It is therefore no surprise that the primary duty of the new regulator of the NHS, Monitor, is to promote competition and prevent what the Act terms 'anticompetitive behaviour'. Nor should it come as any surprise that corporate greed involves a trail of influence leading straight back to key government and parliamentary politicians. Lord Carter of Coles, for example, was chair of the NHS Co-operation and Competition Panel, due to merge with Monitor after the Act was passed, but also the UK chair of the United States-owned healthcare company McKesson which has contracts with over 90 per cent of NHS organisations; Lord Carter receives a retainer of almost a million pounds for that latter post.30 While this is not strictly illegal and is a declared interest on the parliamentary register of interests, it cannot inspire public confidence in fair-mindedness. The latest list of parliamentarians with financial links to private healthcare providers is extensive, ranging from people who are sole owners of small companies to chairmen, directors, consultants, shareholders, and so on.31
Finally, we want to return to the heist of democratic principles that is at the heart of the Act. At the outset of the establishment of the NHS in 1948 (and the reason why 81 year old Shirley Murgraff declared in 2011, just prior to her arrest during the Block the Bridge protest against the bill, that the NHS was 'the jewel in the crown'), the government under took to keep the NHS as entirely a publicly protected, public good for the whole of society. From 1948 to 2012, Ministers of Health had a 'duty to provide 'comprehensive health' for all citizens and, because we elect the government, each and every minister was accountable to us through Parliament under our parliamentary system. That link is now broken. Section 9 of the Act replaced that solemn duty to provide health care for all our citizens, with a duty merely 'to promote' and the Minister relinquished all responsibility for the running of the NHS to an arms-length body, NHS England. This means that unless or until the entirety of this Act is revoked, as citizens we no longer have any democratic connection to or control over our health services. This is a grievous loss in respect of democratic process as much as for the core need of a public health service.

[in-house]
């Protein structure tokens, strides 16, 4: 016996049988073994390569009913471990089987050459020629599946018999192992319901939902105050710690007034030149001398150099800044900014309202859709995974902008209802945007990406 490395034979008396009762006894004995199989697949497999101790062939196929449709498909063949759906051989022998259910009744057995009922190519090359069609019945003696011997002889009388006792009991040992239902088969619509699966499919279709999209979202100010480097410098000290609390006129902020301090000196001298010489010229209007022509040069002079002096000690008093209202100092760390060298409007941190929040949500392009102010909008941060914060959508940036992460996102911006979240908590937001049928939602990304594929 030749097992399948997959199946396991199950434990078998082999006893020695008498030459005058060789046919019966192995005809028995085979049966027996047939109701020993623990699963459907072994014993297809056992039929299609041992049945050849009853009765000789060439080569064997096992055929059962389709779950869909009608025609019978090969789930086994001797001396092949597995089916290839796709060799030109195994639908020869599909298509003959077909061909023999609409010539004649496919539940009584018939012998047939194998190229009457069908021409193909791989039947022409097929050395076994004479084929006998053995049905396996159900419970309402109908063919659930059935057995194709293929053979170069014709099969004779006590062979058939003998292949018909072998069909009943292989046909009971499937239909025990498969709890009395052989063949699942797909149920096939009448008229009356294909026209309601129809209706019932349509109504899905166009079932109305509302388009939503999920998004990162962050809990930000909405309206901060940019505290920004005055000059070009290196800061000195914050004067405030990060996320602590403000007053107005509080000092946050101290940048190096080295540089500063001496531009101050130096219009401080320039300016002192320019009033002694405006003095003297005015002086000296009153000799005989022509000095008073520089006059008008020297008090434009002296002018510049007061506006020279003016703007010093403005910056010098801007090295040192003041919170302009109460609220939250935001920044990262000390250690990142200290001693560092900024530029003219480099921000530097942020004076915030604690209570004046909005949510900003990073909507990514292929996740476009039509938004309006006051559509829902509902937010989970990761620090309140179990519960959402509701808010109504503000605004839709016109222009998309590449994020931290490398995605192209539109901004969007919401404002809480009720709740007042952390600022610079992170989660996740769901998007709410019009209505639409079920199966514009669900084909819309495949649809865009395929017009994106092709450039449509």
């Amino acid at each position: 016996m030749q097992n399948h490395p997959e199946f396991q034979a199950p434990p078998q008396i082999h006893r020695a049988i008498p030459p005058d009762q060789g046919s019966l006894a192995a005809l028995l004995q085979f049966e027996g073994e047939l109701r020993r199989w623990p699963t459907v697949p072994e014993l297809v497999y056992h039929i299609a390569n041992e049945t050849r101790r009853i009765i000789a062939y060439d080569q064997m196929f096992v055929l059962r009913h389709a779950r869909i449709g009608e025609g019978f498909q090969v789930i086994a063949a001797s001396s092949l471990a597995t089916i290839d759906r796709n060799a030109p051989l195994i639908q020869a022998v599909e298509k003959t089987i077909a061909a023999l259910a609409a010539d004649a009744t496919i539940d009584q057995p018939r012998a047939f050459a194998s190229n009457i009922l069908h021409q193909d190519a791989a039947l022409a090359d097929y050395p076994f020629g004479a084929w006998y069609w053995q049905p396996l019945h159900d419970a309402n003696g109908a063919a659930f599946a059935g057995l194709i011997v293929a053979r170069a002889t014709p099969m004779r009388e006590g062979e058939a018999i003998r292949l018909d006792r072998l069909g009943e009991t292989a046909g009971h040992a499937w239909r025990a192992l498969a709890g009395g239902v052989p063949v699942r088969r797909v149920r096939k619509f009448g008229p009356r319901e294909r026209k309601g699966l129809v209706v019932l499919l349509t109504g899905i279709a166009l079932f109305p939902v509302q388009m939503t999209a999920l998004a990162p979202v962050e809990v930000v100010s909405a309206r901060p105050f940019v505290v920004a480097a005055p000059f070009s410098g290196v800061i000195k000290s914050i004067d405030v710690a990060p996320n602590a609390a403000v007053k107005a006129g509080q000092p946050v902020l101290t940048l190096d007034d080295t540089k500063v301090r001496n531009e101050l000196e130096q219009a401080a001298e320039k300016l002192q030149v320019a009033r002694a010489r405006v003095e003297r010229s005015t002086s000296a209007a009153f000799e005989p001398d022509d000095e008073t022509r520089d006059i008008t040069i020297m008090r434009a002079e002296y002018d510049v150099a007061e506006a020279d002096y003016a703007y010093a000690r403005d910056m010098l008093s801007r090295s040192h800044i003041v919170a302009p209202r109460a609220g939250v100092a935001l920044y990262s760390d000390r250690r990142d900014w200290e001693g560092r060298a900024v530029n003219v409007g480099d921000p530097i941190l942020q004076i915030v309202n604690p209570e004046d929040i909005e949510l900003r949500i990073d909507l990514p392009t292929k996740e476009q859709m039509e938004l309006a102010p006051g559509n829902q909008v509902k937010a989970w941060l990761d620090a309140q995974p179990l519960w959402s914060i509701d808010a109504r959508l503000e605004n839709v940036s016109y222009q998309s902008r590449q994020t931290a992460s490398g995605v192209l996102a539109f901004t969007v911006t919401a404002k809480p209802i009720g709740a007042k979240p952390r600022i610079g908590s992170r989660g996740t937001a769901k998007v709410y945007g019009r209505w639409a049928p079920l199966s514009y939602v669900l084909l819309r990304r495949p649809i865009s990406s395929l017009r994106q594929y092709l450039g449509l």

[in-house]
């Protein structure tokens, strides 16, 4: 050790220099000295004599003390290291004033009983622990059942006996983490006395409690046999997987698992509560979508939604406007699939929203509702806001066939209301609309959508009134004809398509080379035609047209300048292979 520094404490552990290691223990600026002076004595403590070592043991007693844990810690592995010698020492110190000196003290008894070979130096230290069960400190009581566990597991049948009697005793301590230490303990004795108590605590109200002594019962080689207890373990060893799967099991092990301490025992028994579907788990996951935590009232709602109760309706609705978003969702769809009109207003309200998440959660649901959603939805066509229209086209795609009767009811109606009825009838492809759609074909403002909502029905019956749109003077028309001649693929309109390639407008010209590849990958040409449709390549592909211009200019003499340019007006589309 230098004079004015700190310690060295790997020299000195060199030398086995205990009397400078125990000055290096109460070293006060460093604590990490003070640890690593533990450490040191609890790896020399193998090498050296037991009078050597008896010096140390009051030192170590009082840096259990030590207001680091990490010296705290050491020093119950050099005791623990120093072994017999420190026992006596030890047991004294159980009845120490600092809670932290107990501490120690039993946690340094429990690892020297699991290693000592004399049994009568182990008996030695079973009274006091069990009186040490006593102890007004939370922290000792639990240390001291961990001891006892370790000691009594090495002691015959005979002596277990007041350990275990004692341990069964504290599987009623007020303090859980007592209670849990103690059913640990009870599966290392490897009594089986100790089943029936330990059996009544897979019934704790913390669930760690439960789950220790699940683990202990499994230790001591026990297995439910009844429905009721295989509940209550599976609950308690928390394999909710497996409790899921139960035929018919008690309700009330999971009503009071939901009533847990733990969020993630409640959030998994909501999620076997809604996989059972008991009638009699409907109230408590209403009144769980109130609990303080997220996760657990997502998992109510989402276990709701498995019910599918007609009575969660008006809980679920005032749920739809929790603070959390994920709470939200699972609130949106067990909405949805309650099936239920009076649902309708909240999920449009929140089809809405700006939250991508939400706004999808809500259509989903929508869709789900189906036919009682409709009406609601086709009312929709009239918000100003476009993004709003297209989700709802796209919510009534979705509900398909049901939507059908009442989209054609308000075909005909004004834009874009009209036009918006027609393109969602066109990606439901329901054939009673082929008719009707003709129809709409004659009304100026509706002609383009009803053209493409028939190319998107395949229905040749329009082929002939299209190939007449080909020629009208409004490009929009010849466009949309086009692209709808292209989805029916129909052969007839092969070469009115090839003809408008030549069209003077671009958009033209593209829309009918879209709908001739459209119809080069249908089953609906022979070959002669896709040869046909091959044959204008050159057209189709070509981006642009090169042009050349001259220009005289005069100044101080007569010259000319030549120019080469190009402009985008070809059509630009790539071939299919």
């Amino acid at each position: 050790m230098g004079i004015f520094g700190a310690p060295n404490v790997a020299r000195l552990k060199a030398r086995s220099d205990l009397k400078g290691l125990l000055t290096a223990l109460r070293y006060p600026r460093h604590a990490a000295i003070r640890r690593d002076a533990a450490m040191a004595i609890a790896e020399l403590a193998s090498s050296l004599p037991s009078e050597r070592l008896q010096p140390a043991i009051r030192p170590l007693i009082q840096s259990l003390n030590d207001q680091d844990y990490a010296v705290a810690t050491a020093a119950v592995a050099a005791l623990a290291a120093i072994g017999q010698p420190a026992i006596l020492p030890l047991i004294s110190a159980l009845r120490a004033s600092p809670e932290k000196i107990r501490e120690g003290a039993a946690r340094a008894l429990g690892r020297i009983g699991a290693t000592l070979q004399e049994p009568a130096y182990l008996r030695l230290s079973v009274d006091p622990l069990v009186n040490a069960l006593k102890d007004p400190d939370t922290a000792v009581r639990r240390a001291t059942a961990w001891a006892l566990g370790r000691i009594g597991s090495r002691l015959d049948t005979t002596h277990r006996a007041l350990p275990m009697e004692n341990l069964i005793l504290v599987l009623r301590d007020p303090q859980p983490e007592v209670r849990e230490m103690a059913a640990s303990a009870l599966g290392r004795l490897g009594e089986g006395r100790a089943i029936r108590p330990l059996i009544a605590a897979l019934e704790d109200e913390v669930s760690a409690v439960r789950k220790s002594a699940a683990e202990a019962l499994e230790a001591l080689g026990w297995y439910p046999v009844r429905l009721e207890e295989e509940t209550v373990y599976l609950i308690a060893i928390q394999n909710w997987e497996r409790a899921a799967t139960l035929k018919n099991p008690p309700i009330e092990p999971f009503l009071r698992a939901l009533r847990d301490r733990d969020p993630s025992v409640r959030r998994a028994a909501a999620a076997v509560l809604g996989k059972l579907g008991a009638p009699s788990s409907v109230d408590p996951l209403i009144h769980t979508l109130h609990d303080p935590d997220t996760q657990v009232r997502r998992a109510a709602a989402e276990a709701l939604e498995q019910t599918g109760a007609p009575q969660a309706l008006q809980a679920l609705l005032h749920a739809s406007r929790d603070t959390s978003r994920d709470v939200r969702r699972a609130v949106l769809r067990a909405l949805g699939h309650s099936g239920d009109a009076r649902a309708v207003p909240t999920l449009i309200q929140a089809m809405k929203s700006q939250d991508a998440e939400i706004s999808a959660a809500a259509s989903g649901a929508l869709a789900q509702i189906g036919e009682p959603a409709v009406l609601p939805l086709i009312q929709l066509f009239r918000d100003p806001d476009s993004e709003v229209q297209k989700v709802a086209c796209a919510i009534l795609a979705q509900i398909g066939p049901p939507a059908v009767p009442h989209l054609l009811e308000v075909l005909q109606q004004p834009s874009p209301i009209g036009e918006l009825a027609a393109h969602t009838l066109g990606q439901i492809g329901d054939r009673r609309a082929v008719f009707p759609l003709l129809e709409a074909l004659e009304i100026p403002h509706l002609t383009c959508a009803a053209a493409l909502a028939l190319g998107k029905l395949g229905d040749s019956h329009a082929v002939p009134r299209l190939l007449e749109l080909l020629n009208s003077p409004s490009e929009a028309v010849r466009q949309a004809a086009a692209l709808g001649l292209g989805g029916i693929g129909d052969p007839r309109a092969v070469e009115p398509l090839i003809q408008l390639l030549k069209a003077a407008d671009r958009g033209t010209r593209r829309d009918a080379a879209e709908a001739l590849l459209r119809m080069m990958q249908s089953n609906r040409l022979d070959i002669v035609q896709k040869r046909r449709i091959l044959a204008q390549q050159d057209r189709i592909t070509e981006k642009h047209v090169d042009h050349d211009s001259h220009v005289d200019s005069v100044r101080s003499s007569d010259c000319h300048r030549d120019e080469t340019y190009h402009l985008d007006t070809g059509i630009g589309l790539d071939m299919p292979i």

The brutal outline of Harry Leslie Smith's 'tides of corporatism without conscience' is becoming clearer month on month since the Act was passed. Even though we continue to pay for the NHS through our taxes, that funding consistently leaks away from frontline care into corporate profit-taking, so much so that it is currently estimated by that same NHS watchdog on competition, Monitor, that 29 trusts were failing at the beginning of 2014 and this number was due to rise;32 this has led to the disingenuous proposal by Lord Warner, a former health minister, that each citizen pay more through a flat upfront charge of £10 each month to 'prevent' the NHS 'from sliding into decline.'33
Again we must be clear : the way to save the NHS is to make it a fully public entity again. To paraphrase the distinguished historian, Tony Judt, we need to prioritise collective responsibility over the individual needs agenda advanced by neoliberalism, an agenda that means only those with money to pay get the services they need.
AIMS has campaigned over many decades on behalf of pregnant and birthing women and their needs as new mothers. These same decades in the NHS saw:
These developments have cumulatively taken from us the chance to respond with a mantle of care around each pregnant woman to help her on her way in the best possible manner through those first steps of motherhood.